But Envy was more interested in the fact that helping this guy out seemed to be lessening the permeating feeling of doom and gloom she’d been getting since she’d woken up this morning.
“Absolutely!” the man cried. “Let me just grab my bag.” He turned and jogged back to the shiny new sedan, surprising her that he was willing to leave such a beautiful car unaccompanied. It looked like a custom Mercedes-Benz, and she knew those weren’t cheap.
As soon as the smartly-dressed man was out of earshot, Rusty swiveled on Envy and said, “We ain’t takin’ him. We gotta get moving again before the world figures out it’s an alien attack. Leave this limp-dick city slicker here to starve.”
“That’s not very charitable,” Envy said. Within minutes of first meeting him out in the rain in that swamp, Envy had discovered Rusty’s vivid—almost neurotic—distrust for lawyers.
“Charity ain’t my middle name. It’s Brendan. And Brendan ain’t interested in savin’ some no-good money-made bottom feeder.” Rusty rolled up his window. As the man pulled an expensive leather bag out of the car—which immediately spilled multi-sized packets something colorful all over the dirty ice-slickened ground—Rusty made a face and locked the doors.
“Goddamn it, Rusty,” she snapped. “He’s not a lawyer.”
“You don’t know that,” he retorted, apparently willing to void their She’s In Charge rule over his impassioned—schizophrenic, now that she thought about it—suspicion of attorneys and the law.
Envy grabbed him by the collar of his jacket and yanked him towards her as much as his big body and her comparably slender arm could make him go. “You know that feeling that saved you from that flight to Fairbanks?” Envy demanded into his face. “That feeling is telling me to give him a ride, and no hillbilly redneck dumbass is going to get in the way of me keeping us alive.”
Rusty squinted at the man who was scrambling to scrape the packages back into his bag. “We don’t need a clumsy-ass lawyer in a survival situation.”
“Look at his bag,” Envy snapped. “See the medical stuff? He’s probably trying to get to some open-heart surgery before someone dies or something.”
“So?” Rusty demanded.
She couldn’t believe he was so dense. “He’s a doctor, not a lawyer.”
Rusty’s eyes immediately went wide and she saw him locate the syringe packets and gauze on the ground.
“Oh,” he said.
“Oh is right,” Envy said. “He’s not a creep. Scoot over. Hospital’s on the way. We’re giving him a ride.” Though, at this point, it was mainly because she wanted find an opportunity to pull the guy aside and figure out a way to relieve Rusty of his guns before he killed someone.
A few minutes later, the man returned, looking frazzled. Rusty, thankfully, got out and held the door open for him, almost courteously this time. “Thank you so much,” the man babbled as he tossed the oiled leather bag into the back seat, then paused a moment, eyes fixed on the duffels of guns Rusty had brought out of his room.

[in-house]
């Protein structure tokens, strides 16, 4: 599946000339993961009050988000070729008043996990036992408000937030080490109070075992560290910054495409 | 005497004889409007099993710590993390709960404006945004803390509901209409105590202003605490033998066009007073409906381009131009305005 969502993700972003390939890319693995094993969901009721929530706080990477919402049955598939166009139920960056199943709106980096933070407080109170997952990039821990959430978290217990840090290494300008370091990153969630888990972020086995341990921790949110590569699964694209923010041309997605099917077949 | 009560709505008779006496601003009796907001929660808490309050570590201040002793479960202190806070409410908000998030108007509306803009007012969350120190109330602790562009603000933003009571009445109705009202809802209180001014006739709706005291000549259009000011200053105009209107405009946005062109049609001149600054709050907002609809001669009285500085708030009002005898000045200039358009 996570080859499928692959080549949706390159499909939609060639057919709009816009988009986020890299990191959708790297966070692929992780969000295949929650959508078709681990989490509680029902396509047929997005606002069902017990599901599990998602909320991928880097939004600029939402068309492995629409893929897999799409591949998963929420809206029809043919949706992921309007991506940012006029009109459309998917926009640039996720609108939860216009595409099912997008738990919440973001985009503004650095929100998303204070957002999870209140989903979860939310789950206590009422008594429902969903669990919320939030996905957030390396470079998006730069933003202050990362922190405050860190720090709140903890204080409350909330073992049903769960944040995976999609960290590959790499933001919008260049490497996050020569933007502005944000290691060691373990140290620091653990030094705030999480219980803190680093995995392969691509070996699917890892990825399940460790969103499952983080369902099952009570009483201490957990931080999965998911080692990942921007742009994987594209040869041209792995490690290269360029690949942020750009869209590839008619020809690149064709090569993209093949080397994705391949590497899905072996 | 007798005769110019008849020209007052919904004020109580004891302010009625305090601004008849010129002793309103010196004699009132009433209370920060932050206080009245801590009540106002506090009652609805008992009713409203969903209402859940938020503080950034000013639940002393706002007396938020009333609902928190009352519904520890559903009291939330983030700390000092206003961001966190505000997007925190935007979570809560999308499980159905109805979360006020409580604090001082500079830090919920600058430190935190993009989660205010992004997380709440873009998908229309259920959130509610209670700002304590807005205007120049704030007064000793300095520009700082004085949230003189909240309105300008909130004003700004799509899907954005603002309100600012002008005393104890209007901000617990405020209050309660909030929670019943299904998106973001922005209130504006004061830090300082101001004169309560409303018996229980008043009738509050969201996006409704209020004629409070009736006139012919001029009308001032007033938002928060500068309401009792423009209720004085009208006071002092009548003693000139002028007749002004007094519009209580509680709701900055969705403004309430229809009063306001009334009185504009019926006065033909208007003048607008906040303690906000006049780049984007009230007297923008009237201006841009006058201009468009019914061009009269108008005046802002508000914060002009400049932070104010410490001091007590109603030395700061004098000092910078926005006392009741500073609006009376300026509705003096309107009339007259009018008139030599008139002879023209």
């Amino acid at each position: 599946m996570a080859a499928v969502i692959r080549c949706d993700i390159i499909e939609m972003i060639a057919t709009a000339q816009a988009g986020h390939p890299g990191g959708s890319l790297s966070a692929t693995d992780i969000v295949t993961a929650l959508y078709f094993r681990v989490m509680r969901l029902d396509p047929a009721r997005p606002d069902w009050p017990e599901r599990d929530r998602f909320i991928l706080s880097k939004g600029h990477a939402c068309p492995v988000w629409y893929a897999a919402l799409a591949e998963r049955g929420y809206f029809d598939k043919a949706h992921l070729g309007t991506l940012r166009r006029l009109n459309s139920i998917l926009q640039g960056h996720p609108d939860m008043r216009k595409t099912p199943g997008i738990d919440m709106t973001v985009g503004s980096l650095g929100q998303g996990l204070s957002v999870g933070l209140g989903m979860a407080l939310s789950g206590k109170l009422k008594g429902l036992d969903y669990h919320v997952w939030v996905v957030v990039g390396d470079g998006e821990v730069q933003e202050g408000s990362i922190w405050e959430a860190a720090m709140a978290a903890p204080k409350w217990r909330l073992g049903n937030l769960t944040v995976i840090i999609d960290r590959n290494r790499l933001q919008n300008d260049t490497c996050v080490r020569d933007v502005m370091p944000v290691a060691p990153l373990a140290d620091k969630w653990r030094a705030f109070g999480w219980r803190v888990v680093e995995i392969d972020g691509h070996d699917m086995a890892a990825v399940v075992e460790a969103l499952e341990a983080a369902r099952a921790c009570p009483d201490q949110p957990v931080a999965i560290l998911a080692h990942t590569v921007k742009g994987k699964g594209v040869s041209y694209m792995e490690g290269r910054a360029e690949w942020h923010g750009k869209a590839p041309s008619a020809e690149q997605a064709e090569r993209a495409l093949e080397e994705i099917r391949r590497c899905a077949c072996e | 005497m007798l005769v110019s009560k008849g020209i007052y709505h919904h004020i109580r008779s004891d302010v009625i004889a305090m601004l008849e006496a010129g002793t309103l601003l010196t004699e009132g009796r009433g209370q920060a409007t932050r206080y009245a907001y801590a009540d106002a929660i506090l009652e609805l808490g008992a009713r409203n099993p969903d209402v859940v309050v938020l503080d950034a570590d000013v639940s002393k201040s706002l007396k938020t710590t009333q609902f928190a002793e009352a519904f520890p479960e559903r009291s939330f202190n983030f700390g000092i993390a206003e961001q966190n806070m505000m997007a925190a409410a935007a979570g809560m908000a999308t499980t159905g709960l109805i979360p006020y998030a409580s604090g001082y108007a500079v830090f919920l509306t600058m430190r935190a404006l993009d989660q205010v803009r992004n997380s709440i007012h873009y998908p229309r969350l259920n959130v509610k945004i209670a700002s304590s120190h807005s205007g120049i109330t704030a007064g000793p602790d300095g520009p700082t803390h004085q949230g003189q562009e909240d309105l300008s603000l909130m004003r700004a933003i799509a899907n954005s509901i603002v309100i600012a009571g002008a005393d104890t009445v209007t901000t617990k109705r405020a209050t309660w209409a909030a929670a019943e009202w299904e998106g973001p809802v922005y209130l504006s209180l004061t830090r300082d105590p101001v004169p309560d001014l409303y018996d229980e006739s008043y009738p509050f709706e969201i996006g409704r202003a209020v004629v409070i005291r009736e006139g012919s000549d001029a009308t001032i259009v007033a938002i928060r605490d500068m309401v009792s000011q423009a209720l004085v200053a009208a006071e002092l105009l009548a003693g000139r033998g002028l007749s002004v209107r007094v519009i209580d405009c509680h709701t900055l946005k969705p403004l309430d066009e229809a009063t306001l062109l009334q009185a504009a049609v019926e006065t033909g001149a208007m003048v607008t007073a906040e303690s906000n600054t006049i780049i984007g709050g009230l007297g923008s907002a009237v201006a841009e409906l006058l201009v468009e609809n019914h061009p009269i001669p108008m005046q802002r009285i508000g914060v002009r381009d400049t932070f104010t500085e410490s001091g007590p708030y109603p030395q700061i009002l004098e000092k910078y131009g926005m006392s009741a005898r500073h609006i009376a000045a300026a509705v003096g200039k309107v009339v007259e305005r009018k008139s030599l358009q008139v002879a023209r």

Door still open, the man raised a brow, then glanced a little nervously at the two of them. “Going to a gun show?”
“Hunting trip,” Rusty said, and it sounded creepy as fuck. Inwardly, Envy groaned.
The guy must’ve really wanted to get to the hospital, however, because he seemed to shake himself and climbed into the truck between them anyway. Rusty followed, yanking the door shut behind him. Douglass’s eyes found the multiple guns strapped to Rusty’s waist—guns that had been hidden by the coat Envy had thrown over them—and slowly looked up the big man’s chest to his face. All-told, Rusty loomed a good six inches taller than the stranger in the car, and his hulking form probably weighed twice as much. She saw him swallow, hard.
“Seatbelts, everyone,” Envy said cheerfully. She got the truck moving again, weaving back into the flow of traffic. Douglass obliged, but Rusty was watching the houses along the road.
“Rusty!” Envy snapped. “Seatbelt!” Then again, she reasoned, if she was dealing with a potential mass murderer, maybe a lack of seatbelts in his case wouldn’t be such a bad thing if she were to, say, slam the truck into a tree to eject him through the windshield. Giving the stranger a careful look-see, Rusty deliberately plinked his belt latch into the receptacle.
“So,” Envy said, as they picked up speed again, “weird day, huh? Everybody’s phone and power goes out?”
“Could be a solar flare,” the man said, still glancing sideways at Rusty. “Big ones can sometimes put out a burst of EMP big enough to knock out whole grids.”
“Would explain the lights,” Envy agreed.
“No it wouldn’t,” Rusty said.
Envy gave him an irritated look. “So what’s your rush to get to the hospital?”
“I’ve got orientation today,” Douglass said. “New ER doc. Just moved up from Chicago.”
“So not a lawyer,” Envy said, giving Rusty a meaningful look. Rusty, however, just looked thoughtful.
“Lord, no,” the man chuckled, though he gave Rusty another uneasy look as the man picked up his bag and glanced inside. “He, uh, got a reason he’s wearing like four guns?”
“Eight,” Rusty said, prying open the bag and taking a big sniff.
Embarrassed at the behavior of her roommate-slash-domestic-terrorist, Envy hissed, “Rusty! Put it down!”
The big man shrugged and tossed the bag haphazardly back into the back seat.
Thankfully, the man seemed smart enough not to comment. He was watching Rusty carefully. “Are you…uh…okay, miss?” His eyes slid towards her cautiously. “You need…help…with anything?” He cocked his head meaningfully at Rusty.
“Maybe,” Envy said, knowing that her face was pinched. “Not sure yet.”
Rusty, who had been examining the sky through the windshield, immediately twisted back to give her a worried look. “Why? You got something wrong with you, Miss Travis? You sick?”